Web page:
The Medieval style of building in stout oak timber frames and thatch roofing called "CRUCK" frame building has. until fairly recent years remained a buried historical treasure. The advent of a majority of local people owning their own homes and a distinctive quest for uncovering successive layers of plaster, paper and paint to help determine the age of the property, has revealed in several cases evidence of this type of home which graced our village.

Additional "Cruck Frame" buildings are recorded as having been found during demolition of domestic properties and several barns within the Parish have revealed the timber frame structure. This indeed is evidence in itself of the sturdy building and lasting properties of good old "English Oak and stout hearted men of the land."

We have little to show as a reminder of the first Elizabethan period. Our only building typifying this time is the "Mansion House" built at a slightly later date (possibly early eighteenth century) but in the Elizabethan style of architecture. One wonders whether our Cruck Frame" buildings were not considered quite satisfactory to house the villagers who were fortunate enough to be sheltered by a permanent dwelling.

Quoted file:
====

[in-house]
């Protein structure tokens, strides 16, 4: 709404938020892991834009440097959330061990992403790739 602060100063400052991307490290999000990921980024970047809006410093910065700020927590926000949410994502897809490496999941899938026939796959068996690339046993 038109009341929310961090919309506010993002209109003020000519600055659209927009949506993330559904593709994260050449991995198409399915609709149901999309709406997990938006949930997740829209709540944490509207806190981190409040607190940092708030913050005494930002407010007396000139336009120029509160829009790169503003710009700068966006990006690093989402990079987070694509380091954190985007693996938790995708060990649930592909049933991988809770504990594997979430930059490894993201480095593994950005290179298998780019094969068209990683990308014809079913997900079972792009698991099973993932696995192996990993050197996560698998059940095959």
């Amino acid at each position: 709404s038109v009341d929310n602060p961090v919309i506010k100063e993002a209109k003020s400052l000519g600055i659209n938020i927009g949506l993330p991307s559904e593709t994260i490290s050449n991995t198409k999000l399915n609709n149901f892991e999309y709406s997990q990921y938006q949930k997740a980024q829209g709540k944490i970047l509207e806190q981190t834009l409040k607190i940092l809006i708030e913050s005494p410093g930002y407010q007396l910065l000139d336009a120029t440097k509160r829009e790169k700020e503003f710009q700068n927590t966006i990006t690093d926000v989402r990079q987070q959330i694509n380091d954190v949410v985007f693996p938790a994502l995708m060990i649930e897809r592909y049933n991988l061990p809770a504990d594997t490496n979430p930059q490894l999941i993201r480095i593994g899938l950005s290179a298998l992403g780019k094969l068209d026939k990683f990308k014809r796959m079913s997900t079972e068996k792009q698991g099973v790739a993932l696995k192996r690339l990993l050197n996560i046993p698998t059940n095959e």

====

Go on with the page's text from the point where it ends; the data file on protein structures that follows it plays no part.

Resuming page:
Several of our village properties bear seventeenth century dates. Cottages and Non-conformist Meeting Houses of the eighteenth and nineteenth centuries bear witness to successive buildings being erected and used in various ways.

The nineteenth century brought with it a humble yet more sturdy type of stone cottage building and this century was a busy one for Crich on the industrial scene, with two narrow gauge mineral railways being engineered to carry limestone from Crich quarries to kilns at Bull Bridge and Ambergate respectively. Framework knitting in cottage rooms and added workshops on an extra upper storey or out-building on ground level heightened the industrial tempo.

Other industries which have been a great importance to Crich in both village and Parish are lead mining, grit­stone quarrying and a pottery which produced some fine salt glaze works of art, indeed one such piece – a Montieth dated 1^04 has been recorded as unique. The lead workings are now dormant, but in earlier centuries were some of the most productive within a wide area.

We have no written account of the Romans working the mineral, but they were well aware of this valuable source which, within their time was workable from the surface and not at the depth which successive extraction of centuries of working necessitated.